After making a remarkable comeback in 2007 from a two-year correction, the Saudi and Dubai markets have been leading the way down this year. The two markets have so far lost 25 per cent each this year, followed by Abu Dhabi Securities Exchange which has shed 8.4 per cent while Bahrain and Oman have dropped 5.1 per cent and 2 per cent, respectively.

Oman Tribune 2
Stocks fall; Russian market plunges 7.5%
LONDON European stock markets closed lower and Russia’s benchmark RTS share index plunged 7.5 per cent on Tuesday as US economic worries joined falling commodity prices and political concerns closer to home over Georgia in hammering stocks.

The RTS fell below 1,400 points for the first time since early 2006 to close at 1,395. The MICEX index shed 9.08 per cent at 1,158 points.

London’s FTSE 100 index down 0.56 per cent at 5,415.60 points. In Paris, the CAC 40 index lost 1.08 percent to 4,293.34 points and in Frankfurt the DAX shed 0.48 percent to 6,233.41 points.

Oman Ferries loosing money like crazy - take one of the most subsidised trips in the world today!

Word is the vaunted car/passenger ferries Oman purchased earlier this year - the car ferry without any jetties to load cars - are loosing money fast.

I heard that the average number of passengers on the Muscat - Kasab ferry run at the moment is 5 people. 5. Unfortunately, the ferry burns fuel like there's no tomorrow - 30,000 litres of diesel per trip. Plus the ferries were designed down in terms of weight to save money, and are therefore apparently more suitable for short, 1-2 hr type trips rather than the long 6hr+ run being used here. This means the maintainence programme is greater than anticipated, plus they are pretty high tech, so the work has to be done by expensive mechanics from Australia. So not only is the money being poured down its throat, the bills to keep it running are huge too.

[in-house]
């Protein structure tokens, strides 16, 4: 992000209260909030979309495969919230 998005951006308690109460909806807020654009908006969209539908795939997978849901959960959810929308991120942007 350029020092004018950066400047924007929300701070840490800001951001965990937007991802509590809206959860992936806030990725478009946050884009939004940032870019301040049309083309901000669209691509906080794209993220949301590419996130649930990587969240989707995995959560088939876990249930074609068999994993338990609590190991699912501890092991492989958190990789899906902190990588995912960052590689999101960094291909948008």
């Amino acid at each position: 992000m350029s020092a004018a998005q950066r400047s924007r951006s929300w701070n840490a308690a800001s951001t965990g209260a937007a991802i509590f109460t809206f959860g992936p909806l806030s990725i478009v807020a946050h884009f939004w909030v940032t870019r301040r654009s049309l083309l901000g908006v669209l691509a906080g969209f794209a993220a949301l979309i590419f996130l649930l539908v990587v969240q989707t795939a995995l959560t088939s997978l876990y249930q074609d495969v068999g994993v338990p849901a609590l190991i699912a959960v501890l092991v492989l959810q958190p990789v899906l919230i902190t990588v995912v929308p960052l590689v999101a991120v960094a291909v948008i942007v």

Now, don't get me wrong. There's no doubt these are beautiful, world class, state of the art boats. The second ferry Hormuz just successfully broke the world speed record of its sister Shinas in July. However, as anyone who owns a boat knows, big engines and high speeds on water take 1 thing: lots and lots of hydrocarbons.

The organisational and business capability to ensure the boats are used efficiently and economically here in Oman has been a total unmitigated cock-up. Despite ordering the ferries 3 years ago, no jetties were built, nor Omani crew pre-trained. The demand for the service is obviously not great (especially as they can't put cars on them), plus there has been precious little marketing of the service either. The pricing structure is also a disaster - too expensive to come close to filling the boat or compete with going by air, but not enough to actually pay even the running costs, let alone getting capital and interest payments back. As a result, the things are just burning through the cash at a rate of knots, if you'll excuse the pun. I don't know who is responsible for the project, but he's damn lucky he's not working for me or investing my money.